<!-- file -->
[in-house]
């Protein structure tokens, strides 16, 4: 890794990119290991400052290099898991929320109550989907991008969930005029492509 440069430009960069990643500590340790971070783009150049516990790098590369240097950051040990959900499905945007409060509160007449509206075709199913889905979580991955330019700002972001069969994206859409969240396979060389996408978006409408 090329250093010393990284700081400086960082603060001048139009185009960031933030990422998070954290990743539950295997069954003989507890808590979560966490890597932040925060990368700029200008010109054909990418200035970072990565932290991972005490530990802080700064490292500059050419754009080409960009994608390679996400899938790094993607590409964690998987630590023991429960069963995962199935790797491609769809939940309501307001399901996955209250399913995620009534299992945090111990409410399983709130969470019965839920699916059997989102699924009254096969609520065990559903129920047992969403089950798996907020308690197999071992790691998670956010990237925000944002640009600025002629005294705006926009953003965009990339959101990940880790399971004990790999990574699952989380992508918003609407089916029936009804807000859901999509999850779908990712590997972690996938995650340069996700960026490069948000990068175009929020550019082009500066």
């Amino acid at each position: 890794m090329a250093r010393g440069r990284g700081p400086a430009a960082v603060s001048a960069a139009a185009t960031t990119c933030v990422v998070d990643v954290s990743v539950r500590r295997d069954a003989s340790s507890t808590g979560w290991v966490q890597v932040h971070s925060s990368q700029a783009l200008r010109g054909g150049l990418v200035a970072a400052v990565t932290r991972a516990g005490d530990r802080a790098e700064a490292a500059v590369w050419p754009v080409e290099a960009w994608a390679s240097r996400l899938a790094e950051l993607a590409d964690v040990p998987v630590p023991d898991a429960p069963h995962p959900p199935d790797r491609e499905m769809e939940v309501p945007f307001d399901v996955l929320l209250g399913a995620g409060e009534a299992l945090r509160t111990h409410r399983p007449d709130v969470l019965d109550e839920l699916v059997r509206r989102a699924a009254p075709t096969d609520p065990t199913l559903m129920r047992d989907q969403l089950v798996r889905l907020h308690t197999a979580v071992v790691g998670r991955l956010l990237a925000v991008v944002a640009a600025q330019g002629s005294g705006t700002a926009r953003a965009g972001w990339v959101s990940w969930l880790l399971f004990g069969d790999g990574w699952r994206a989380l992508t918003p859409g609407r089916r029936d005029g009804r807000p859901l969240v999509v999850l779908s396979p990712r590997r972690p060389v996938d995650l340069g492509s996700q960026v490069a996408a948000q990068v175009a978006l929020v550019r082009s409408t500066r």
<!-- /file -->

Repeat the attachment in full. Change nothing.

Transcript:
[in-house]
């Protein structure tokens, strides 16, 4: 890794990119290991400052290099898991929320109550989907991008969930005029492509 440069430009960069990643500590340790971070783009150049516990790098590369240097950051040990959900499905945007409060509160007449509206075709199913889905979580991955330019700002972001069969994206859409969240396979060389996408978006409408 090329250093010393990284700081400086960082603060001048139009185009960031933030990422998070954290990743539950295997069954003989507890808590979560966490890597932040925060990368700029200008010109054909990418200035970072990565932290991972005490530990802080700064490292500059050419754009080409960009994608390679996400899938790094993607590409964690998987630590023991429960069963995962199935790797491609769809939940309501307001399901996955209250399913995620009534299992945090111990409410399983709130969470019965839920699916059997989102699924009254096969609520065990559903129920047992969403089950798996907020308690197999071992790691998670956010990237925000944002640009600025002629005294705006926009953003965009990339959101990940880790399971004990790999990574699952989380992508918003609407089916029936009804807000859901999509999850779908990712590997972690996938995650340069996700960026490069948000990068175009929020550019082009500066």
């Amino acid at each position: 890794m090329a250093r010393g440069r990284g700081p400086a430009a960082v603060s001048a960069a139009a185009t960031t990119c933030v990422v998070d990643v954290s990743v539950r500590r295997d069954a003989s340790s507890t808590g979560w290991v966490q890597v932040h971070s925060s990368q700029a783009l200008r010109g054909g150049l990418v200035a970072a400052v990565t932290r991972a516990g005490d530990r802080a790098e700064a490292a500059v590369w050419p754009v080409e290099a960009w994608a390679s240097r996400l899938a790094e950051l993607a590409d964690v040990p998987v630590p023991d898991a429960p069963h995962p959900p199935d790797r491609e499905m769809e939940v309501p945007f307001d399901v996955l929320l209250g399913a995620g409060e009534a299992l945090r509160t111990h409410r399983p007449d709130v969470l019965d109550e839920l699916v059997r509206r989102a699924a009254p075709t096969d609520p065990t199913l559903m129920r047992d989907q969403l089950v798996r889905l907020h308690t197999a979580v071992v790691g998670r991955l956010l990237a925000v991008v944002a640009a600025q330019g002629s005294g705006t700002a926009r953003a965009g972001w990339v959101s990940w969930l880790l399971f004990g069969d790999g990574w699952r994206a989380l992508t918003p859409g609407r089916r029936d005029g009804r807000p859901l969240v999509v999850l779908s396979p990712r590997r972690p060389v996938d995650l340069g492509s996700q960026v490069a996408a948000q990068v175009a978006l929020v550019r082009s409408t500066r």